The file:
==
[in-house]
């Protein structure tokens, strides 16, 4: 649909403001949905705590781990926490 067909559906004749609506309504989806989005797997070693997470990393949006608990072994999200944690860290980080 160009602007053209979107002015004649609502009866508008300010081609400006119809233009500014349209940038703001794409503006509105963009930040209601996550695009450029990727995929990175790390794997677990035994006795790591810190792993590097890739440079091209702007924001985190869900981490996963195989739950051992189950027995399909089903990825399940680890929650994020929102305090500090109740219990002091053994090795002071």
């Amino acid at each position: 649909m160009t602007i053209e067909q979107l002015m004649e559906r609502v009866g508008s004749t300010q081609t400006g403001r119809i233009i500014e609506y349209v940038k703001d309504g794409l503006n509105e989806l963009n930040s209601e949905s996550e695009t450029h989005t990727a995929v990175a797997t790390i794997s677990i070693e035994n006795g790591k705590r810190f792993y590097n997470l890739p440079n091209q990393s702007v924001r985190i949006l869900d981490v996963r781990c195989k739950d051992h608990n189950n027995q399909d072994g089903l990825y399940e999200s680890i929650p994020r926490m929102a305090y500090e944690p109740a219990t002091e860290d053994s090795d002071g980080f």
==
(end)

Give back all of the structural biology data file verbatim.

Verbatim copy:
[in-house]
């Protein structure tokens, strides 16, 4: 649909403001949905705590781990926490 067909559906004749609506309504989806989005797997070693997470990393949006608990072994999200944690860290980080 160009602007053209979107002015004649609502009866508008300010081609400006119809233009500014349209940038703001794409503006509105963009930040209601996550695009450029990727995929990175790390794997677990035994006795790591810190792993590097890739440079091209702007924001985190869900981490996963195989739950051992189950027995399909089903990825399940680890929650994020929102305090500090109740219990002091053994090795002071």
């Amino acid at each position: 649909m160009t602007i053209e067909q979107l002015m004649e559906r609502v009866g508008s004749t300010q081609t400006g403001r119809i233009i500014e609506y349209v940038k703001d309504g794409l503006n509105e989806l963009n930040s209601e949905s996550e695009t450029h989005t990727a995929v990175a797997t790390i794997s677990i070693e035994n006795g790591k705590r810190f792993y590097n997470l890739p440079n091209q990393s702007v924001r985190i949006l869900d981490v996963r781990c195989k739950d051992h608990n189950n027995q399909d072994g089903l990825y399940e999200s680890i929650p994020r926490m929102a305090y500090e944690p109740a219990t002091e860290d053994s090795d002071g980080f």